Posted: October 17th, 2013






‘Sweat’ is a story that concerns a woman subjugated to unrealistic household chores despite the mistreatment leveled from her husband. This aspect is very common inmost of the common marriage relationships where the women are mostly oppressed. There are many instances where people jump into marriage oblivious of the many issues that belie the relationship. The author shows that meekness does always means being weak.

The protagonist is bent on making her husband happy at all times. At first, she is strongly in love with her husband and believes that the situation would persist until their demise. In fact, she tries to avoid arguing with him “…but she walked calmly around him and commenced to re-sort the things” (Hurston 2). This was after he intentionally disarranged the piles of clothes she had sorted out. However, the protagonist changes her attitude towards her husband completely owing to the daily mistreatment that she undergoes. Her husband was amazed by her change of attitude, “A little awed by this new Delia, he sidled out of the door and slammed the

back gate after him” (Hurston 3). The author clearly shows that a woman can be both meek and string at the same time. She chooses to fight for her rights after years of overlooking them. She is ready to fight for what she has worked hard for – her house (Hurston 4).


In conclusion, I believe that the story offers profound life teachings to the people concerning attitude. This is because it elaborates different situations in which attitude changes are noted. ‘Sweat’ symbolizes the efforts put in by women in families in order to keep their families together. However, there reaches a time when they also stand for their rights if they are trampled over or taken for granted.

How It Feels to be Colored Me


In the second story, ‘How it Feels to be Colored Me’, Zora is a young colored boy living in a segregated part of town where there were no Whites. Zora enjoys his life in this side of town and is comfortable with life since all people believe in the same culture. In many instances, one will tend to have a limited worldview until he or she is exposed to a different environment. One will only become disillusioned on his opinion of another race only when he or she has personal contact with persons belonging to the given race.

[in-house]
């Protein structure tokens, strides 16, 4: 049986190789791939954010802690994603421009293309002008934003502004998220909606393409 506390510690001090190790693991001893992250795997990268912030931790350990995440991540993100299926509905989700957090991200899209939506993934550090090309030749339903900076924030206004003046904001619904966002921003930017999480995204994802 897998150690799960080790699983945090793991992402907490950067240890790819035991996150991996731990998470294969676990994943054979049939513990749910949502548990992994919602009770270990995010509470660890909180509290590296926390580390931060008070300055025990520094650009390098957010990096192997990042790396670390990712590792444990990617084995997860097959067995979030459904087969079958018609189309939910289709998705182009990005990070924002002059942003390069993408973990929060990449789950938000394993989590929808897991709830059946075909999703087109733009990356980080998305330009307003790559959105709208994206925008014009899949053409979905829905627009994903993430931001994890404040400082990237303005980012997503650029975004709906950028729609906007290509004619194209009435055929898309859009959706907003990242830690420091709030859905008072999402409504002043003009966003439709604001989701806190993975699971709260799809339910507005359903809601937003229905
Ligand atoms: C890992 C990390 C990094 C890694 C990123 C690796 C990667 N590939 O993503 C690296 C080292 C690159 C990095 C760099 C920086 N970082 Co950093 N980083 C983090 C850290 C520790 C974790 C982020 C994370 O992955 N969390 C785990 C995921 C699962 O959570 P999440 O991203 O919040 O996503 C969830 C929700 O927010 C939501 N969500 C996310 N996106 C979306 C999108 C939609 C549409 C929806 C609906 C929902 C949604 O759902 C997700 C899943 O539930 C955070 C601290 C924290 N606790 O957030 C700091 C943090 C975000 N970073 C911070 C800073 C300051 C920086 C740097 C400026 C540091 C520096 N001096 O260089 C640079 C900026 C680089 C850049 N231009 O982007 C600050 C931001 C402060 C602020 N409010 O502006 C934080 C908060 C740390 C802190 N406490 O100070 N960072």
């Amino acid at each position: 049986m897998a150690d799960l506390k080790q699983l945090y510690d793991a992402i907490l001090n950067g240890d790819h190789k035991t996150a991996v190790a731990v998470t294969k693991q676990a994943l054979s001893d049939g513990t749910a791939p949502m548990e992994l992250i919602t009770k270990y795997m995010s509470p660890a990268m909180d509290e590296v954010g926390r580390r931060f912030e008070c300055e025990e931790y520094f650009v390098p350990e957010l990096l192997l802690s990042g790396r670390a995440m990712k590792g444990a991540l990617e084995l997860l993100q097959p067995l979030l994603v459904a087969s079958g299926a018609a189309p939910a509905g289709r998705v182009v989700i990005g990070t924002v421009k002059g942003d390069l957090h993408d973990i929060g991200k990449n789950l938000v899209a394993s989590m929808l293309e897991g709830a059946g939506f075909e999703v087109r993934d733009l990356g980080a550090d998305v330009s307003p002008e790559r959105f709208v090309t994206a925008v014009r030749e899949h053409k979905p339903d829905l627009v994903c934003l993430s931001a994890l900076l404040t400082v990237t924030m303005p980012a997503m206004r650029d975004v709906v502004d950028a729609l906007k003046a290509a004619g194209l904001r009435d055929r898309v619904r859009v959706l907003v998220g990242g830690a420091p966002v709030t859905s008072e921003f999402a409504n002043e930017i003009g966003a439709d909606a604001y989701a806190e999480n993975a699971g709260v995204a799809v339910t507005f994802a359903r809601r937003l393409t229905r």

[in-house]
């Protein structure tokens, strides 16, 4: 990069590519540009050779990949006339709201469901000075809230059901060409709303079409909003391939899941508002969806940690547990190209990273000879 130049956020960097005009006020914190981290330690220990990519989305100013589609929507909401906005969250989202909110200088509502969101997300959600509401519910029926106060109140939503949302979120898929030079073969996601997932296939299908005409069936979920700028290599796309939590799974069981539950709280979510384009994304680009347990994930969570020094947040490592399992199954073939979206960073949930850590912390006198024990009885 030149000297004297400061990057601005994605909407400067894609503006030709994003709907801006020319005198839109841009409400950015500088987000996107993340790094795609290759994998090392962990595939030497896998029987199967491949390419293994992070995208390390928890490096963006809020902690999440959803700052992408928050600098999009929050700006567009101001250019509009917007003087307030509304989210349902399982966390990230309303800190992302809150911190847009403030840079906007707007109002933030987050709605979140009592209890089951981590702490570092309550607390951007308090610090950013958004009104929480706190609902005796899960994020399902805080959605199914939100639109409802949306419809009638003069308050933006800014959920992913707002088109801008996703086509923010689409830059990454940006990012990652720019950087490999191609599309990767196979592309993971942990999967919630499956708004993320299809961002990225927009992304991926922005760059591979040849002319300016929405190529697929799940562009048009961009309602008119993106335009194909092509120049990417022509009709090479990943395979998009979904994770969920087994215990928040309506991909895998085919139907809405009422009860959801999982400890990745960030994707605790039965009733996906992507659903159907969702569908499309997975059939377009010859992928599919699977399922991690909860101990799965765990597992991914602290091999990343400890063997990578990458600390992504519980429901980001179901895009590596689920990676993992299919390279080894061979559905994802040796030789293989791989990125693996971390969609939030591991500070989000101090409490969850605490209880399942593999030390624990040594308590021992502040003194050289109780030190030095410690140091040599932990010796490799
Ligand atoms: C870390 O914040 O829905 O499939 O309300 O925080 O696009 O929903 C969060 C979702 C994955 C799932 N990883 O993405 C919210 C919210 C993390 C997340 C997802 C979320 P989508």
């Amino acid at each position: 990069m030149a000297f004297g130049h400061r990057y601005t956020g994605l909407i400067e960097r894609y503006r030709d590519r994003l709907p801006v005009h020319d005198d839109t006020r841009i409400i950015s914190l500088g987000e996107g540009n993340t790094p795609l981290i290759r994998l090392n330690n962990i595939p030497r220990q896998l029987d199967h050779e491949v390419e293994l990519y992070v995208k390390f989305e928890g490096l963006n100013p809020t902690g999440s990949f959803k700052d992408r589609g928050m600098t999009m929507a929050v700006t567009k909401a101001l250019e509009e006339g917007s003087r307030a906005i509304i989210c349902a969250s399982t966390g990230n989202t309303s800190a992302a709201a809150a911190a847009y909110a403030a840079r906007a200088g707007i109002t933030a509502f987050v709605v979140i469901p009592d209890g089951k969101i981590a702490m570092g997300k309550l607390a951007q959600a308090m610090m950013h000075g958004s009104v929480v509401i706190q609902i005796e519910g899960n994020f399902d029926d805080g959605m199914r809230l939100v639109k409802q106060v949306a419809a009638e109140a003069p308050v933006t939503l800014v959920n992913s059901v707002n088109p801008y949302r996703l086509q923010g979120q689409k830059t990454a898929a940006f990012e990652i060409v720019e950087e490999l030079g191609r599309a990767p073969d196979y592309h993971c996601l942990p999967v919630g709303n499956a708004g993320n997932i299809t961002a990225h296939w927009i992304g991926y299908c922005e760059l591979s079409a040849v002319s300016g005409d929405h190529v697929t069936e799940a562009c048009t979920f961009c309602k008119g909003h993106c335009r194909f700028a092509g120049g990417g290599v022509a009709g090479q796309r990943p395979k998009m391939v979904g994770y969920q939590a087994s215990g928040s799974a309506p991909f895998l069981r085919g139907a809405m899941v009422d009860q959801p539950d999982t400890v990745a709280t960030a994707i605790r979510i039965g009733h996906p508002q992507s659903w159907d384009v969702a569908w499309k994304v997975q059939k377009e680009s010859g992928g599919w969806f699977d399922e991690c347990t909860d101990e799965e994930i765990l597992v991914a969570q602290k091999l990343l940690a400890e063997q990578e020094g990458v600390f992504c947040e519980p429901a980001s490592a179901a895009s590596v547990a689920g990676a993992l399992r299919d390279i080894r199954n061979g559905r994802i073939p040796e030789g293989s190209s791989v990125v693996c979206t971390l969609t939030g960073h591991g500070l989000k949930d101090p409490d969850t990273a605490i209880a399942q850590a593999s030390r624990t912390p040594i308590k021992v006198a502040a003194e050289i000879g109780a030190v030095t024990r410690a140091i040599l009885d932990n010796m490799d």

The protagonist reveals that in this residential area, everybody is colored thus making life easy for him. In fact, the coloreds “deplored…joyful tendencies in me, but I was their Zora nevertheless” (Hurston 2). This indicates that Zora loves the town and that he enjoys himself in the given location. However, in a twisting of events, Zora is taken to a school that is located in a White dominated region. His attitude changes completely regarding his beliefs on Whites and life after noticing that, “in the main, I feel like a brown paper bag of miscellany propped against a wall” (Hurston 3). The protagonist’s attitude changed owing to the odd behaviors of the White people as opposed to the coloreds.


I feel the story, ‘How it Feels to be Colored Me’ is of profound importance in the present society. The story touches on current issues that still affect the present society. The narration offers a real life story of African Americans in a White discriminative populace. The colored are indicated as staying in poor places known as projects. Zora only sees the Whites as they pass though their residential area with automobiles. He is not used to being given silver things by the Blacks in comparison to the Whites after singing episodes.


Works Cited

Ripper, Jason. American Stories, Volume 2: From 1865: Living American History. New York: M.E. Sharpe, 2008. Print.

Stoller, Eleanor, and Rose Gibson. Worlds of difference: inequality in the aging experience. Thousand Oaks: Pine Forge Press, 2000. Print.


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